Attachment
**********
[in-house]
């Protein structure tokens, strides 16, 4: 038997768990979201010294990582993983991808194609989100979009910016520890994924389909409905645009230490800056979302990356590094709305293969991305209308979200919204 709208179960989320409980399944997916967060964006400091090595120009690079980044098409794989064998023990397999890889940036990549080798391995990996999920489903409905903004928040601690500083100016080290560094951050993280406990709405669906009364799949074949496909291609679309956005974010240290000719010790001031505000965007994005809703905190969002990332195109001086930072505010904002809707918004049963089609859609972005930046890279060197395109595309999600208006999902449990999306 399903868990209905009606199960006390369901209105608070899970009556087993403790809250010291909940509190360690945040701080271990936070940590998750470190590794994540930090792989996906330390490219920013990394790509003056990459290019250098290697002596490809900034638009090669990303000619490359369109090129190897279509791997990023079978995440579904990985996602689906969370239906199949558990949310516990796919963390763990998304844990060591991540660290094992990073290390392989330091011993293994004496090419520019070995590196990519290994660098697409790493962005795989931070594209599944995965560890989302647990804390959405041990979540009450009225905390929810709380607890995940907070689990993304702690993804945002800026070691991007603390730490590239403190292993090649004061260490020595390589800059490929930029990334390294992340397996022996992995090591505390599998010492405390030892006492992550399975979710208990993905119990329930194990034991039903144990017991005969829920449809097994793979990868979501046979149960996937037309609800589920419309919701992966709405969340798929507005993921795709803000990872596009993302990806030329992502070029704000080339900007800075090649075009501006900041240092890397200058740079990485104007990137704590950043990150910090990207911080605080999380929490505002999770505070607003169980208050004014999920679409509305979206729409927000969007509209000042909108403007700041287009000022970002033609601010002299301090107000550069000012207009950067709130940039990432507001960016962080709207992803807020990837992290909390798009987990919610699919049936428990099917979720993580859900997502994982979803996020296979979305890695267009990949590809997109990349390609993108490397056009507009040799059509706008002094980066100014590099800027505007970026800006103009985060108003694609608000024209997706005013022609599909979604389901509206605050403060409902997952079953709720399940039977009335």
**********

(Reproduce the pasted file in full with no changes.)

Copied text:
[in-house]
């Protein structure tokens, strides 16, 4: 038997768990979201010294990582993983991808194609989100979009910016520890994924389909409905645009230490800056979302990356590094709305293969991305209308979200919204 709208179960989320409980399944997916967060964006400091090595120009690079980044098409794989064998023990397999890889940036990549080798391995990996999920489903409905903004928040601690500083100016080290560094951050993280406990709405669906009364799949074949496909291609679309956005974010240290000719010790001031505000965007994005809703905190969002990332195109001086930072505010904002809707918004049963089609859609972005930046890279060197395109595309999600208006999902449990999306 399903868990209905009606199960006390369901209105608070899970009556087993403790809250010291909940509190360690945040701080271990936070940590998750470190590794994540930090792989996906330390490219920013990394790509003056990459290019250098290697002596490809900034638009090669990303000619490359369109090129190897279509791997990023079978995440579904990985996602689906969370239906199949558990949310516990796919963390763990998304844990060591991540660290094992990073290390392989330091011993293994004496090419520019070995590196990519290994660098697409790493962005795989931070594209599944995965560890989302647990804390959405041990979540009450009225905390929810709380607890995940907070689990993304702690993804945002800026070691991007603390730490590239403190292993090649004061260490020595390589800059490929930029990334390294992340397996022996992995090591505390599998010492405390030892006492992550399975979710208990993905119990329930194990034991039903144990017991005969829920449809097994793979990868979501046979149960996937037309609800589920419309919701992966709405969340798929507005993921795709803000990872596009993302990806030329992502070029704000080339900007800075090649075009501006900041240092890397200058740079990485104007990137704590950043990150910090990207911080605080999380929490505002999770505070607003169980208050004014999920679409509305979206729409927000969007509209000042909108403007700041287009000022970002033609601010002299301090107000550069000012207009950067709130940039990432507001960016962080709207992803807020990837992290909390798009987990919610699919049936428990099917979720993580859900997502994982979803996020296979979305890695267009990949590809997109990349390609993108490397056009507009040799059509706008002094980066100014590099800027505007970026800006103009985060108003694609608000024209997706005013022609599909979604389901509206605050403060409902997952079953709720399940039977009335």